Ernest Lehman, the acclaimed screenwriter who did everything from stranding Cary Grant in a cornfield (North by Northwest) to seeing Julie Andrews help the Von Trap family escape the Nazis in (The Sound of Music) died on July 2 in Los Angeles following an undisclosed illness. He was 89.

Born on December 8, 1915 in New York City, Lehman graduated from New York's City College with a degree in English. After graduation he found work as a writer for many mediums: radio, theater, and popular magazines of the day like Collier's before landing his first story in Hollywood for the comedy, The Inside Story (1948). The success of that film didn't lead immediately to screenwriting some of Hollywood's biggest hits, but his persistancy to break into the silver screen paid off by the mid-'50s: the delicious Audrey Hepburn comedy Sabrina (1954, his first Oscar® nomination and first Golden Globe award); Paul Newman's first hit based on the life of Rocky Graziano Somebody Up There Likes Me; and his razor sharp expose of the publicity world based on his own experiences as an assistant for a theatre publicist The Sweet Smell of Success (1957).

Lehman's verasitily and gift for playful dialogue came to the fore for Alfred Hitchcock's memorable North by Northwes (1959, his second Oscar® nomination); and he showed a knack for moving potentially stiff Broadway fodder into swift cinematic fare with West Side Story (1961, a third Oscar® nomination); The Sound of Music (1965); Who's Afraid of Virginia Woolf? (1966); and Hello, Dolly! (1969, the last two being his final Oscar® nominations for screenwriting).

Lehman took his turn as a director when he adapted Philip Roth's comic novel Portnoy's Complaint (1972) for film, and despite some good reviews, it wasn't a commercial hit. He wrote just two more screenplays before retiring: an underrated comic mystery gem for Hitchcock Family Plot (1976); and the big budget Robert Shaw espionage drama Black Sunday (1977). Lehman served as president of the Writers Guild of America from 1983-85. After going zero for five with his Oscar® nominations, the Academy made it up to him in 2001, by presenting him with an honorary Academy Award for his "body of varied and enduring work." Lehman is survived by his wife Laurie and three children.

by Michael T. Toole

Ernest Lehman (1915-2005)

Ernest Lehman, the acclaimed screenwriter who did everything from stranding Cary Grant in a cornfield (North by Northwest) to seeing Julie Andrews help the Von Trap family escape the Nazis in (The Sound of Music) died on July 2 in Los Angeles following an undisclosed illness. He was 89. Born on December 8, 1915 in New York City, Lehman graduated from New York's City College with a degree in English. After graduation he found work as a writer for many mediums: radio, theater, and popular magazines of the day like Collier's before landing his first story in Hollywood for the comedy, The Inside Story (1948). The success of that film didn't lead immediately to screenwriting some of Hollywood's biggest hits, but his persistancy to break into the silver screen paid off by the mid-'50s: the delicious Audrey Hepburn comedy Sabrina (1954, his first Oscar® nomination and first Golden Globe award); Paul Newman's first hit based on the life of Rocky Graziano Somebody Up There Likes Me; and his razor sharp expose of the publicity world based on his own experiences as an assistant for a theatre publicist The Sweet Smell of Success (1957). Lehman's verasitily and gift for playful dialogue came to the fore for Alfred Hitchcock's memorable North by Northwes (1959, his second Oscar® nomination); and he showed a knack for moving potentially stiff Broadway fodder into swift cinematic fare with West Side Story (1961, a third Oscar® nomination); The Sound of Music (1965); Who's Afraid of Virginia Woolf? (1966); and Hello, Dolly! (1969, the last two being his final Oscar® nominations for screenwriting). Lehman took his turn as a director when he adapted Philip Roth's comic novel Portnoy's Complaint (1972) for film, and despite some good reviews, it wasn't a commercial hit. He wrote just two more screenplays before retiring: an underrated comic mystery gem for Hitchcock Family Plot (1976); and the big budget Robert Shaw espionage drama Black Sunday (1977). Lehman served as president of the Writers Guild of America from 1983-85. After going zero for five with his Oscar® nominations, the Academy made it up to him in 2001, by presenting him with an honorary Academy Award for his "body of varied and enduring work." Lehman is survived by his wife Laurie and three children. by Michael T. Toole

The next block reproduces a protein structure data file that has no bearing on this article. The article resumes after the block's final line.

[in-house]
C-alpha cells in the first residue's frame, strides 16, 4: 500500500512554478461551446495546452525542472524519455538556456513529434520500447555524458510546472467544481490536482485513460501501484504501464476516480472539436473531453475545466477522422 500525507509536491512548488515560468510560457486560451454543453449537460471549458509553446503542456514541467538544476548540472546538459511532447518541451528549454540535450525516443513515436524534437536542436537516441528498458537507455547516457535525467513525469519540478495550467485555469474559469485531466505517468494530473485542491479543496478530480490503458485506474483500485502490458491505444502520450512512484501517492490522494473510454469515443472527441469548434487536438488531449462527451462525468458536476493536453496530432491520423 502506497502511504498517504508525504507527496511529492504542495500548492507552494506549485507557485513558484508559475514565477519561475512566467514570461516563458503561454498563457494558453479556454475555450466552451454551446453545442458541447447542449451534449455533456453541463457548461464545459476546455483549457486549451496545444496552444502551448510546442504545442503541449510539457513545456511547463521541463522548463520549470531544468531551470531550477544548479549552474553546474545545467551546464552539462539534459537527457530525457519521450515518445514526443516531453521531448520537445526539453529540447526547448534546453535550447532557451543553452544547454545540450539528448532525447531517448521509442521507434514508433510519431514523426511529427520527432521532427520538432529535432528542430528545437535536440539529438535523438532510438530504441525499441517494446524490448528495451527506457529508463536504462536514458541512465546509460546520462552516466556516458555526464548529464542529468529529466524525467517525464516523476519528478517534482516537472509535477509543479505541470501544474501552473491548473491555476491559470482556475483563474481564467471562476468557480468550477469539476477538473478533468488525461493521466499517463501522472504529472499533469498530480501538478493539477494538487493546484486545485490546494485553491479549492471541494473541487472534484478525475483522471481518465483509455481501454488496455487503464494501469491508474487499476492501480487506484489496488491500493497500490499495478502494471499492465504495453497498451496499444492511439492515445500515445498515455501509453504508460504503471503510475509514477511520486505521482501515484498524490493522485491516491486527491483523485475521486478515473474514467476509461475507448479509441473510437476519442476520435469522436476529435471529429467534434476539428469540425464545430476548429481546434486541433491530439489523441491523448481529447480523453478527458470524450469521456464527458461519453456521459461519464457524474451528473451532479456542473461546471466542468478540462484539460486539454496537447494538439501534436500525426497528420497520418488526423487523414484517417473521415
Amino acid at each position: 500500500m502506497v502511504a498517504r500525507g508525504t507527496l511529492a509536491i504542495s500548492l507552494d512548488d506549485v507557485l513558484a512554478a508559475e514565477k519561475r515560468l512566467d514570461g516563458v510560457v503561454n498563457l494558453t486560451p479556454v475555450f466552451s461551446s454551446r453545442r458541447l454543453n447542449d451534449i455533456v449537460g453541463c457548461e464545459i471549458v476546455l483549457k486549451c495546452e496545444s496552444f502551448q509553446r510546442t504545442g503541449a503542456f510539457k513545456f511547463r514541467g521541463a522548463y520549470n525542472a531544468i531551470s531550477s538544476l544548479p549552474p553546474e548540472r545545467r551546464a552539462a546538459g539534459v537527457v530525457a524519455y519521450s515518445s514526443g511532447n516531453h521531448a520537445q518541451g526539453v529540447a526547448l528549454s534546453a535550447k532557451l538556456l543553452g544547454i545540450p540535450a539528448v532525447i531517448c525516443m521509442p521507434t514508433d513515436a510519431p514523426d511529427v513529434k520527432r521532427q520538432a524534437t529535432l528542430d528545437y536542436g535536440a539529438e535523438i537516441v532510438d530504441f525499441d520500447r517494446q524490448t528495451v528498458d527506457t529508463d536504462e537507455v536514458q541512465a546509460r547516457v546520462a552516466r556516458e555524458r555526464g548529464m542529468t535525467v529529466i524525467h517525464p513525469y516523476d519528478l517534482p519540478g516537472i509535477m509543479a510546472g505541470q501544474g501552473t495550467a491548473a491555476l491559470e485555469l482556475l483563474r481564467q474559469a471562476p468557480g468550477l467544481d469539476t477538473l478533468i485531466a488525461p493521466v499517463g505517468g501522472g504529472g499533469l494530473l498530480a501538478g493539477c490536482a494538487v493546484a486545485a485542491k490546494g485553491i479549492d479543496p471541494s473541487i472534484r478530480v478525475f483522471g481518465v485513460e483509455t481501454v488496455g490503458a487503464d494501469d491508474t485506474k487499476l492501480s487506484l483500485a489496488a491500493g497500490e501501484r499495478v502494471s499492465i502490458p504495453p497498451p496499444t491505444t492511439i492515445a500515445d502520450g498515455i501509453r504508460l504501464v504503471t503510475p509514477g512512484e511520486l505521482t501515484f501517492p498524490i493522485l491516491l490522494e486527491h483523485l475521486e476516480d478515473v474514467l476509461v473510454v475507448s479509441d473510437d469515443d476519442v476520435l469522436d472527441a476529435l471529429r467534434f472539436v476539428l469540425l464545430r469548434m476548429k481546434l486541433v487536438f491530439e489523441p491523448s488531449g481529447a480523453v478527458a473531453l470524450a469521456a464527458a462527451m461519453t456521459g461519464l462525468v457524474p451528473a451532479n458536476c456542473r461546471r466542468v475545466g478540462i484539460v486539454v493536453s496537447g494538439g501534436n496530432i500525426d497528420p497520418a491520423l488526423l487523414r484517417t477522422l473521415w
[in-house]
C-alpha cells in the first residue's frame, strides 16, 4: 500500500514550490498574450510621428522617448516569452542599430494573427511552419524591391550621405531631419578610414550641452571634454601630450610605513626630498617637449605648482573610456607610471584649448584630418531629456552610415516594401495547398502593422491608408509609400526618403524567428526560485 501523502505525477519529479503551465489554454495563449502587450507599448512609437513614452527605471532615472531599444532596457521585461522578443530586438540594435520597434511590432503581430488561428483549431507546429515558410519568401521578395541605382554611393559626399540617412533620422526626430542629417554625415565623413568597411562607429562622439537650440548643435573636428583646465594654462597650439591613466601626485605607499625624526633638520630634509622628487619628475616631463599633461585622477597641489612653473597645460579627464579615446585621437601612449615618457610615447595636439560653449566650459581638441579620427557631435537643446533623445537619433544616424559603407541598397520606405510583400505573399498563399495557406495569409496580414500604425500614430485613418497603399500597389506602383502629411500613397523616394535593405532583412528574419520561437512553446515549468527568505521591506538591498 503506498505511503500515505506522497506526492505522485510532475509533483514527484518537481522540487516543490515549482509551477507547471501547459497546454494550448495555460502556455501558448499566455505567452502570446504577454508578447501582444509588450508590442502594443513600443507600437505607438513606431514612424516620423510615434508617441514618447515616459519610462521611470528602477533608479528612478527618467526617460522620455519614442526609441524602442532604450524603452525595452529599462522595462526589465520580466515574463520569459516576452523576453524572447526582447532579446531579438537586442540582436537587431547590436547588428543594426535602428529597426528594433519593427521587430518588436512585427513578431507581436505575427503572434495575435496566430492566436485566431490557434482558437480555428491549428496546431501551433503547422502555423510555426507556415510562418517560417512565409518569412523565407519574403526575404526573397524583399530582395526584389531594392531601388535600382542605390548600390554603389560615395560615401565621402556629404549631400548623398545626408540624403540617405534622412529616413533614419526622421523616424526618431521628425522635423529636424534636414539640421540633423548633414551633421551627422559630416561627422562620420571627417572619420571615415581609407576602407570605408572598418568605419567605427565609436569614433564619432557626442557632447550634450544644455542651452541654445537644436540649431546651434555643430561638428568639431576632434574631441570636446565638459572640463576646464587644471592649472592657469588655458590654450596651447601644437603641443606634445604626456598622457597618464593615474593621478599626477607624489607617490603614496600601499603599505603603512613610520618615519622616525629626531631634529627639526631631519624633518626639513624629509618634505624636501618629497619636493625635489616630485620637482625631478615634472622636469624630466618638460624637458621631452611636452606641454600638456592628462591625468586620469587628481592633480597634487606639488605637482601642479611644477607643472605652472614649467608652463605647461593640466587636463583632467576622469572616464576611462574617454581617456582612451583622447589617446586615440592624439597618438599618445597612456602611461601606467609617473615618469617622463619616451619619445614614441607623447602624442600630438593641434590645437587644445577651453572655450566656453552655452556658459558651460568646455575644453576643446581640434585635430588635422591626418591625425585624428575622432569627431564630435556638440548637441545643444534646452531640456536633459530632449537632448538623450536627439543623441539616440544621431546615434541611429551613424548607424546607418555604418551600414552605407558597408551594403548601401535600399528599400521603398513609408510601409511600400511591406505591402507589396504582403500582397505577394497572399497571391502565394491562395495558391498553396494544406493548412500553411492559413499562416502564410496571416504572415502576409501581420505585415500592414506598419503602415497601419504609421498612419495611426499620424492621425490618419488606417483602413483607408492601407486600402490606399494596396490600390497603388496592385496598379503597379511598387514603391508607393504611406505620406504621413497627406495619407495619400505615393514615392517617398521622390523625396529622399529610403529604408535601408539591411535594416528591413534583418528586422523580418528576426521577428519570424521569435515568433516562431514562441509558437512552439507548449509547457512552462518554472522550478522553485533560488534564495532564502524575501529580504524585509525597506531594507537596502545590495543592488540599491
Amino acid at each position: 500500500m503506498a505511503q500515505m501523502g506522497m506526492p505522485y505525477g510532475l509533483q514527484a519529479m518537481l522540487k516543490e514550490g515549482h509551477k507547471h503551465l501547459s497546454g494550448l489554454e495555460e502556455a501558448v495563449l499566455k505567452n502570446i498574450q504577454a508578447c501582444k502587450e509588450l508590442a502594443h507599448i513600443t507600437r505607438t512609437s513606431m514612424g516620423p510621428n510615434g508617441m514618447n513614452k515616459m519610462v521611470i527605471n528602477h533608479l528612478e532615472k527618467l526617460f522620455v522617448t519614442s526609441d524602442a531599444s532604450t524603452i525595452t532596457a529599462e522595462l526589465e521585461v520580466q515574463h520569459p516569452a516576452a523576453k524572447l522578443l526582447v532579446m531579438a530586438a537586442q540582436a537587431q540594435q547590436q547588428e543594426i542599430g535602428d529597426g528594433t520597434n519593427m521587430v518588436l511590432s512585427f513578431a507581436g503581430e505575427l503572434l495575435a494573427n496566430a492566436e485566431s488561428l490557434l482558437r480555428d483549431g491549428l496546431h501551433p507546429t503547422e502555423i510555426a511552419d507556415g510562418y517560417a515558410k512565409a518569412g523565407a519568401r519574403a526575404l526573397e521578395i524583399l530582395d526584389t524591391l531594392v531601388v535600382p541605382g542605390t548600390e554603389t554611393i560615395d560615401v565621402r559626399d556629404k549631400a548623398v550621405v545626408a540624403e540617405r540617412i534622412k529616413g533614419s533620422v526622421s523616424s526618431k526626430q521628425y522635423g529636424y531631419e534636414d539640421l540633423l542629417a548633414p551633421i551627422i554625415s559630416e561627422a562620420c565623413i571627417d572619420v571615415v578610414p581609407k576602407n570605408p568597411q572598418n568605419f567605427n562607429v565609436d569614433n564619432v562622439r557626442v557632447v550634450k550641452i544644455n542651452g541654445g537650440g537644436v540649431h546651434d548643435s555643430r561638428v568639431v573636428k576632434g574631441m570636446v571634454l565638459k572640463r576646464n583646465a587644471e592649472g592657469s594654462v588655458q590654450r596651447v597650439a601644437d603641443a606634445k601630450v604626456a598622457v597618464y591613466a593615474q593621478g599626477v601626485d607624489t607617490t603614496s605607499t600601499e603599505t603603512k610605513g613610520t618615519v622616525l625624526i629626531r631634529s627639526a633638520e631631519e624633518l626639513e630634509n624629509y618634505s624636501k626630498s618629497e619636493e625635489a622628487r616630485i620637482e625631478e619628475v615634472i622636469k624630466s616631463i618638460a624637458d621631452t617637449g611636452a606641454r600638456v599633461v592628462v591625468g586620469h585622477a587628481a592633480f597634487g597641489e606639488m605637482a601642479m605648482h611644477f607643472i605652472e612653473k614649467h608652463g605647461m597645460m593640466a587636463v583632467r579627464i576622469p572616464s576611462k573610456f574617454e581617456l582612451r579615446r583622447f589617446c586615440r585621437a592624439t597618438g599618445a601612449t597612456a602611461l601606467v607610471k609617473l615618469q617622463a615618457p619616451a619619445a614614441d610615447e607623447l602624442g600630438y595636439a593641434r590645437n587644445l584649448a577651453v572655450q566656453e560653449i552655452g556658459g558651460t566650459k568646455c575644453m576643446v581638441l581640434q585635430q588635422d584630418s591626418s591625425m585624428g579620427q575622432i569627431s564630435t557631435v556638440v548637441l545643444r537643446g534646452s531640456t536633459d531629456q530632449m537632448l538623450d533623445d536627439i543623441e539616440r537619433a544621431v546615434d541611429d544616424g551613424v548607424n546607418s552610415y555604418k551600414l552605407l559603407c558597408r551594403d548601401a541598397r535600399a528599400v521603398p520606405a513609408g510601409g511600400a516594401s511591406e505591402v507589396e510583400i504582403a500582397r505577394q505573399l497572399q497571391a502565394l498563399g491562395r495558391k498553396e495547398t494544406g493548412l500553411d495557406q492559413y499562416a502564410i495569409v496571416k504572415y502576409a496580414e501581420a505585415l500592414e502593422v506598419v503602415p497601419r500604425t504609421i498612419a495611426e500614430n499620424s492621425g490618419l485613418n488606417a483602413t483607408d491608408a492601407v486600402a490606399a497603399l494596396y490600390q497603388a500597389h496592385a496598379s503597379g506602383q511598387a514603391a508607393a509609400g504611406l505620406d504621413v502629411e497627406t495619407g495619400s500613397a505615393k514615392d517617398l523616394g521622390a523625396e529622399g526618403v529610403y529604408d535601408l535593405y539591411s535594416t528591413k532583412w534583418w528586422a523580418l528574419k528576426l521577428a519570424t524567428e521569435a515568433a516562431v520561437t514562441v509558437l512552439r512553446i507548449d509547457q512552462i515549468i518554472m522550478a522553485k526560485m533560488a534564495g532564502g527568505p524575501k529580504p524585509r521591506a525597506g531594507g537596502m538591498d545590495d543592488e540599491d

Quotes

If you're trying to annoy me, Mr. Eaton, you're succeeding.
- Mary St. John
Would you like to go and cry or something?
- Alfred Eaton
No, but I wouldn't mind if you faded into the sunset.
- Mary St. John
Why didn't you bestow this honor on some other girl out there?
- Mary St. John
Because I rather liked the view from the terrace. Then I saw you and I liked the view even more.
- Alfred Eaton
You've touched me deeply.
- Mary St. John
But not in the right places.
- Alfred Eaton

Trivia

Notes

The film's title card reads: "John O'Hara's From the Terrace." According to an October 1958 Daily Variety news item, Twentieth Century-Fox bought the rights to O'Hara's novel prior to its publication. According to an undated, but contermporary Hollywood Reporter news item in the production file on the film in the AMPAS library, Fox outbid four other studios for the screen rights to the controversial bestseller. Unlike the film, the novel spans "Alfred's" life, beginning with his boyhood, just after World War I and continuing through his marriage to "Natalie," and his re-entry into the Navy, where he rises to the position of Secretary of the Navy.
       A November 1959 Hollywood Reporter news item noted that Richard Egan was initially signed to co-star in the picture. A January 1960 New York Times news item stated that interiors were shot at the Fox Movietone Studios in New York City, and that location filming was done in Old Westbury, Jaggers Cove and Glen Cove, Long Island, New York. Studio publicity contained in the film's production file at the AMPAS Library added that the train station at Jersey City stood in for Philadelphia's Reading station, and Phoenixville, PA was used for the small town in which the Eaton family lives. West Adams Boulevard in Los Angeles was used as the location for the Eaton house. Other location shooting was done in Central Park and on Wall Street in New York City. From the Terrace marked the feature film debut for actress Elizabeth Allen (1929-2006).

Miscellaneous Notes

Released in United States Summer July 1960

Released in USA on video.

Scope

Released in United States Summer July 1960